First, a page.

Cumulative breakthrough hospitalizations (column 2 in Table above) and cumulative breakthrough deaths (column 3) in the table above are not very useful for analysis since they cover a long period of time when there were only a few fully vaccinated Americans and few Delta variant cases.  For the original and early variants, the mRNA vaccines were extremely effective against infections and near 95% effective against hospitalizations and deaths.  But the Delta variant is much more contagious and possibly more virulent.  Given this uncertainty, it is very important to track how the Delta variant behaves against vaccinated and unvaccinated Americans.  The most recent CDC data releases allow us to do this for the total US.  Columns 4 and 5 give us the 7-day totals for breakthrough hospitalizations and deaths, respectively.  These weekly totals were small and formed a small percentage of the total US numbers until 5 weeks ago when Delta cases started to soar in the US.  Overall breakthrough hospitalizations and deaths began to soar 4 weeks ago.  Over the 3-week period from 7/12 to 8/2, 6.4% of all deaths were breakthroughs (column 9) and an estimated 7.6% of all hospitalizations were breakthroughs (column 8)in the US.  This is happening at a time when about half the US (49.6% as of 8/2) was fully vaccinated and about 83% of all COVID-19 cases were Delta (as of 8/2).  If the mRNA vaccine is 90% effective against death and if the same number of unvaccinated and vaccinated Americans were exposed to SAR-CoV-2 Delta over this time period we would expect only 5% of all deaths to be breakthroughs.  The fact that it is now above 5% is quite troubling.  All else being equal – a necessary assumption in the absence of disaggregated data – 8.5% breakthrough deaths last week implies vaccine effectiveness of 83% against COVID-19 deaths. One factor that may make this ratio high is whether other mitigation factors were employed by the unvaccinated such as consistent mask-wearing or social distancing that lowered the infection rate for this group.  If masks turn out to offer better protection than the vaccine against Delta infection then more unmasked vaccinated people would get infected increasing breakthrough deaths.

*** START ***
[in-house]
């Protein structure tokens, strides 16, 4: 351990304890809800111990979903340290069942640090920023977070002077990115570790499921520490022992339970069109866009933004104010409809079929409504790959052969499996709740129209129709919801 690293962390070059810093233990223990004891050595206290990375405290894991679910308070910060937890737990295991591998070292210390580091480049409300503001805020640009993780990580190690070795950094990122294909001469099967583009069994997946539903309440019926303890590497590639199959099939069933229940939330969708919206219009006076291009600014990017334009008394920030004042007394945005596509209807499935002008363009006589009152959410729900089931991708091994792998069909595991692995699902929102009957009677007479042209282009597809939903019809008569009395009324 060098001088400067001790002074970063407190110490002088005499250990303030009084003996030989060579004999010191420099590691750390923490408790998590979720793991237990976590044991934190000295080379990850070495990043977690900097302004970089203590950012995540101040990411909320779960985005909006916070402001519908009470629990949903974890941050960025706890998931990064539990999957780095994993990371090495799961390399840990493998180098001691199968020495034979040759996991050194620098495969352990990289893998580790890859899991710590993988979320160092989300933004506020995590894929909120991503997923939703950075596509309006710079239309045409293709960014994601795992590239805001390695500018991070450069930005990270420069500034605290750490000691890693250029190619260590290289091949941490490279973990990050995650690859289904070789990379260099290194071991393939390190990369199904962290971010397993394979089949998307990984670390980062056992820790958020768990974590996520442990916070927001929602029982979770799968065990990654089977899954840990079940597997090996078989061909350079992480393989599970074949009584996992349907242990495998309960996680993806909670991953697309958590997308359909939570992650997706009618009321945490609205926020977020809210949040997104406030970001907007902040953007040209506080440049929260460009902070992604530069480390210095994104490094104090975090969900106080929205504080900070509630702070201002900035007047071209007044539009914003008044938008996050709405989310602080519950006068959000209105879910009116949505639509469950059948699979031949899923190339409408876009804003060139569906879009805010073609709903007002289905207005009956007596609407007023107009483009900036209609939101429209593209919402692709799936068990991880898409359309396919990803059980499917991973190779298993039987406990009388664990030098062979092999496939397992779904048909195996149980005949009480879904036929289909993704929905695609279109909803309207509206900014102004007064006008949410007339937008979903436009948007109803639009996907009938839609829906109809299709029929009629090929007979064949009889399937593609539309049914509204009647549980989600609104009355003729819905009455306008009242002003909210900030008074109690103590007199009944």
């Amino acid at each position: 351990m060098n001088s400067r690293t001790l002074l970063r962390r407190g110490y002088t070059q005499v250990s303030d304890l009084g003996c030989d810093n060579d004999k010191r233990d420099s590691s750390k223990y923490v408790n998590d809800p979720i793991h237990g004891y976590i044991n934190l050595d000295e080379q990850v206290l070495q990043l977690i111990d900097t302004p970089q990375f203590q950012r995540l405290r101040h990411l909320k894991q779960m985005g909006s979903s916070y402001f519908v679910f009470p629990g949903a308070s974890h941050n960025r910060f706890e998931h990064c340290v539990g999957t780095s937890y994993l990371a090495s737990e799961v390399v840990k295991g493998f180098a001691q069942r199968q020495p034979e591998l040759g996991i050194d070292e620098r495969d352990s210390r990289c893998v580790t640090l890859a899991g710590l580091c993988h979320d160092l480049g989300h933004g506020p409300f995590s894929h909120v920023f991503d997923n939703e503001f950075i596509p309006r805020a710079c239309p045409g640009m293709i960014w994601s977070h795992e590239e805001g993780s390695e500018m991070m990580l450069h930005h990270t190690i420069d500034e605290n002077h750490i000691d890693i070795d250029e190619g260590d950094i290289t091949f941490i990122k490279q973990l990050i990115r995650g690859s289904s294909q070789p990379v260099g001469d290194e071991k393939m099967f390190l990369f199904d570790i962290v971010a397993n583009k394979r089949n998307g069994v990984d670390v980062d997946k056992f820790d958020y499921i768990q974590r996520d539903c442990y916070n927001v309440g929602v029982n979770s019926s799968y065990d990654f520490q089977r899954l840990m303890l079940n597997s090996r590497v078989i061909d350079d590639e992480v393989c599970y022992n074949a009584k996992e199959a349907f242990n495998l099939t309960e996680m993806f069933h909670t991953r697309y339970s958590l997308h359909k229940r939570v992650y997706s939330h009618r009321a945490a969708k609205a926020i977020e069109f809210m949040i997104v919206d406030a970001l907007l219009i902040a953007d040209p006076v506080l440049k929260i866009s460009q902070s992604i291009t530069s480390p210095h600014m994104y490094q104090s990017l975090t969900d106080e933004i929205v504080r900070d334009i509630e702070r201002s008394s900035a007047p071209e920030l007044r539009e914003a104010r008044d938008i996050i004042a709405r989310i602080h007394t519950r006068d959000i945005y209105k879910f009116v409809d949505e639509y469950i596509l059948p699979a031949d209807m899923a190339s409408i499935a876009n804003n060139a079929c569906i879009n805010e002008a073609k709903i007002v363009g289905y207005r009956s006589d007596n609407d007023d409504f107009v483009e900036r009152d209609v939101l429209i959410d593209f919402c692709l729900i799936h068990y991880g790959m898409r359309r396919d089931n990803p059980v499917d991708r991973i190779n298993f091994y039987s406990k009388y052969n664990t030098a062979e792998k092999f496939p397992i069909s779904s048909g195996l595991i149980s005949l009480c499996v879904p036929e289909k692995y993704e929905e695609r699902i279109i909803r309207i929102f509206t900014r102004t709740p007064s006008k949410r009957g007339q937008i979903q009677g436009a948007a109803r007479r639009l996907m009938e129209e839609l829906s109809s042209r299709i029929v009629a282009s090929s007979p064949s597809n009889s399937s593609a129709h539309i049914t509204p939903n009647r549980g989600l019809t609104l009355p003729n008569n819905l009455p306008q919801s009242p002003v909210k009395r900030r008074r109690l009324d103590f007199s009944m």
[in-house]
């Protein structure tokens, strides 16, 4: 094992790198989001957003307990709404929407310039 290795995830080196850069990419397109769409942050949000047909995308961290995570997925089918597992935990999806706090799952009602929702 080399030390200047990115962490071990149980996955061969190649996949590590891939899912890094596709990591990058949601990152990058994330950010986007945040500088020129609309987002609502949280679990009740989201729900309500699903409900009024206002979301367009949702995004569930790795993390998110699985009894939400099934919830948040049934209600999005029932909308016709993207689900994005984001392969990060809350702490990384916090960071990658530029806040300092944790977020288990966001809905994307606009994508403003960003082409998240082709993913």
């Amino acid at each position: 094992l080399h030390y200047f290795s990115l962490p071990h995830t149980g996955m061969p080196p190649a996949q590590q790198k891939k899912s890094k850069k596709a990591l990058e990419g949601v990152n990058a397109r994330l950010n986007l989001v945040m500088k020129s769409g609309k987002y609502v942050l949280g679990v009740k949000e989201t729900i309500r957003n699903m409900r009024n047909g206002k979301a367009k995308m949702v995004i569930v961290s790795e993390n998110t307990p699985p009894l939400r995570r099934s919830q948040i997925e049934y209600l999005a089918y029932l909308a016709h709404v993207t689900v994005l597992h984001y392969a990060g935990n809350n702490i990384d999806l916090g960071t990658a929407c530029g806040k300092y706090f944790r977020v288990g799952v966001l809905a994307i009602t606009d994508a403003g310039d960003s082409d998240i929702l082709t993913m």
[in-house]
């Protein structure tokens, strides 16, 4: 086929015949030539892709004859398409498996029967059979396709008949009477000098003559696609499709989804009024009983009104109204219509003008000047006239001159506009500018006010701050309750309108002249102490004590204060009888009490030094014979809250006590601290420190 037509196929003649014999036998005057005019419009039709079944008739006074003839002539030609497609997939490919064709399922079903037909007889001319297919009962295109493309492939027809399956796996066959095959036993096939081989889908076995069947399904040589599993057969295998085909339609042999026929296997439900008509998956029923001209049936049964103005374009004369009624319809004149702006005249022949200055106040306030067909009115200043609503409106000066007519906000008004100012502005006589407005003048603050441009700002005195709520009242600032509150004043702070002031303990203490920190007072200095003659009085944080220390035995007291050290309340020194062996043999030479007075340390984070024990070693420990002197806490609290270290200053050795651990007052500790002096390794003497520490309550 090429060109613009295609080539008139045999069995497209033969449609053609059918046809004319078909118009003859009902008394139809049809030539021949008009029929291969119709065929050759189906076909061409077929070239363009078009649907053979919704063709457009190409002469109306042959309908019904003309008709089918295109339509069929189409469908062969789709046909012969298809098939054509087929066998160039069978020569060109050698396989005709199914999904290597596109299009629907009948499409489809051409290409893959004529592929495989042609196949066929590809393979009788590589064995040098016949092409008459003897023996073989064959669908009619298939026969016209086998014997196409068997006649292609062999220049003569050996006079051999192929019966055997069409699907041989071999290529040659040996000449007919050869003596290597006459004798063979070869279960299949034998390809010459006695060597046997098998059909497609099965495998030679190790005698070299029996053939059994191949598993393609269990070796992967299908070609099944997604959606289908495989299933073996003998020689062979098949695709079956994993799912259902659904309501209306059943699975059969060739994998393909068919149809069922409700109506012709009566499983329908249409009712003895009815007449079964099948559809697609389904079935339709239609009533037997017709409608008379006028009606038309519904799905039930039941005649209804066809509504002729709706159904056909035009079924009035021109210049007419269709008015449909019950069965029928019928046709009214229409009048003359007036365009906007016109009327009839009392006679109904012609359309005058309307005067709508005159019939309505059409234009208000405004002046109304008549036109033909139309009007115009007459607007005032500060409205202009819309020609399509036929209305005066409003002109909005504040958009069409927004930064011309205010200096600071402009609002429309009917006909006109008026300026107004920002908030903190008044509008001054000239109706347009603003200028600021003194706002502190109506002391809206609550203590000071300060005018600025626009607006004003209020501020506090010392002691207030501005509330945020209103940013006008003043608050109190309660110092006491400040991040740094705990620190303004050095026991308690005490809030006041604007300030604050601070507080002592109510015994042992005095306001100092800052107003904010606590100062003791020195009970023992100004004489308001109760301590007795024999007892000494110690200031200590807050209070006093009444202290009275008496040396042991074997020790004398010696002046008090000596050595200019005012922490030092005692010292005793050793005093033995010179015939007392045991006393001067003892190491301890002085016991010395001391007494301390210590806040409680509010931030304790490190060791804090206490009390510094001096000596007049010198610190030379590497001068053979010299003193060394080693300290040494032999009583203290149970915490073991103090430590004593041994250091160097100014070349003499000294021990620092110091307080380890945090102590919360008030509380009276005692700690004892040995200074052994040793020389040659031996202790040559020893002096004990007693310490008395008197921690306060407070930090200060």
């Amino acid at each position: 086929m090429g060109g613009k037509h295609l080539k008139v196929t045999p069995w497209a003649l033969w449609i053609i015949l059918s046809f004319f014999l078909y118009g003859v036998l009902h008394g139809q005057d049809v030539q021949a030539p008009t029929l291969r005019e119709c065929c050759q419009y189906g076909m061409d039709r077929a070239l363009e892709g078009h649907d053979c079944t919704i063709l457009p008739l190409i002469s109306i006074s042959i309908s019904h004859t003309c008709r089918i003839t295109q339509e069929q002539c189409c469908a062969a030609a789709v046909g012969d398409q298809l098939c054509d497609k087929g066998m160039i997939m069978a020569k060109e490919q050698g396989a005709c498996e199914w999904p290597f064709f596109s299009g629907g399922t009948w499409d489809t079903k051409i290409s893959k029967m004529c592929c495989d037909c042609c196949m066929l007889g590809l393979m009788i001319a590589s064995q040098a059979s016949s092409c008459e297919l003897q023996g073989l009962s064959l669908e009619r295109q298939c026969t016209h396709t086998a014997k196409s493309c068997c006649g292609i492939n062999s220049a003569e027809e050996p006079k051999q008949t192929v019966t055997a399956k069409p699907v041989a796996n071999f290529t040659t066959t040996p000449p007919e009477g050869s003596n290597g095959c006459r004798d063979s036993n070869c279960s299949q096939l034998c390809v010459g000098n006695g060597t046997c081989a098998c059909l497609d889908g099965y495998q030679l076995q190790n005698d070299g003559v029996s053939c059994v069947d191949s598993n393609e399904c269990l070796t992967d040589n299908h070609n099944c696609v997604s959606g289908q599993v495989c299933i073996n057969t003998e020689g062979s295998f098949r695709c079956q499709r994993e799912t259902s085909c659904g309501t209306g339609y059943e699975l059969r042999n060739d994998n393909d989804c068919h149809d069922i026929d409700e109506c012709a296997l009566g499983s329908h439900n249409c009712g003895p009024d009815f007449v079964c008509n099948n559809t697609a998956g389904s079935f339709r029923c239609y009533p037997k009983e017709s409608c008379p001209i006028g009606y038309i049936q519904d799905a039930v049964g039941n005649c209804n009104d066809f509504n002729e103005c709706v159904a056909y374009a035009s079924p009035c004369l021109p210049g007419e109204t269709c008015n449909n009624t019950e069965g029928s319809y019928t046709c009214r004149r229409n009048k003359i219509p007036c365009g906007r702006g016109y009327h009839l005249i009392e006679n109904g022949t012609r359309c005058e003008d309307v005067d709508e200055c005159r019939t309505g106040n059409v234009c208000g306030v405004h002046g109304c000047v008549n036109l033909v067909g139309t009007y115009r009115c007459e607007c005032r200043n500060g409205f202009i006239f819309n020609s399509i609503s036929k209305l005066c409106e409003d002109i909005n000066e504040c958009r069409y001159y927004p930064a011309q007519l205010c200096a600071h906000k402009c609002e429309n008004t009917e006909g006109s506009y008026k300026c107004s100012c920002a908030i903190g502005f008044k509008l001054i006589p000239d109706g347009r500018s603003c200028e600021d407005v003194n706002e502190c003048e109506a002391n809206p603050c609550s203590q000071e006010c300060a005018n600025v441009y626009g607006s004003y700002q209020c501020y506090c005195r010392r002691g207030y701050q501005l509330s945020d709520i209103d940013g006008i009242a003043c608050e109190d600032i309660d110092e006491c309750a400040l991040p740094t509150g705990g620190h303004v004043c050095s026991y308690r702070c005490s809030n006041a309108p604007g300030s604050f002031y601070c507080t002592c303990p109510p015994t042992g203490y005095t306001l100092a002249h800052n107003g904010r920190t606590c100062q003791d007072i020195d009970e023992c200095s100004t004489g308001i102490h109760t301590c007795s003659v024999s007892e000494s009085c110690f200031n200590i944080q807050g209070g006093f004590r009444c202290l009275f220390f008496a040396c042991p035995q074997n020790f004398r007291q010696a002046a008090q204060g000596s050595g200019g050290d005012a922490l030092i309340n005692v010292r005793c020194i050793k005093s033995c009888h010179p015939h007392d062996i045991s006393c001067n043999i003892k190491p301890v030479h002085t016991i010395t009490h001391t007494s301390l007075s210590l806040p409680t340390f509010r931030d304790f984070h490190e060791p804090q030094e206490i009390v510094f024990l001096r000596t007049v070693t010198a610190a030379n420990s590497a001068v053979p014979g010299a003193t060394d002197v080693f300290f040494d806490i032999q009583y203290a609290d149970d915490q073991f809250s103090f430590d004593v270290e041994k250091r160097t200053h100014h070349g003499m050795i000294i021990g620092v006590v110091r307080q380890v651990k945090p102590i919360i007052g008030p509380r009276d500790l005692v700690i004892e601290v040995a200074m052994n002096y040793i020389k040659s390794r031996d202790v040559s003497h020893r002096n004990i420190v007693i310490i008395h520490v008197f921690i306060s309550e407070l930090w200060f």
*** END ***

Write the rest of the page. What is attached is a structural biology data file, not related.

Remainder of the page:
Furthermore, the trend has been worsening.  As Delta cases approach 100% of all cases we expect these breakthrough deaths to increase. Of course, as more Americans get vaccinated, the percentage will increase even further toward 100%.  Currently increasing percentages might mean that the protectiveness of the full vaccine may be losing efficacy.  Both Pfizer and Moderna have sought authorization to administer booster shots but the FDA and the CDC are balking, possibly for political and messaging reasons.  This is absolutely unacceptable, particularly for the immunocompromised.  Israel has now authorized booster shots, and they track variants and breakthroughs better than the CDC.  The FDA should also give full approval for the vaccines instead of dragging its feet.  The CDC must begin to track breakthrough cases with more timeliness and more detailed segmentation.  They should view this outbreak as a new spike that requires thorough study and vigilance – testing, tracking, and applying the full arsenal of mitigation measures. Loosening the mask guidance on May 15th was dangerous.   Declaring victory against COVID-19 on July 4th was premature.  Calling this a pandemic of the unvaccinated is an oversimplification that leads to incorrect behavior.

Every American must mask up to reduce infections, vax up to save lives.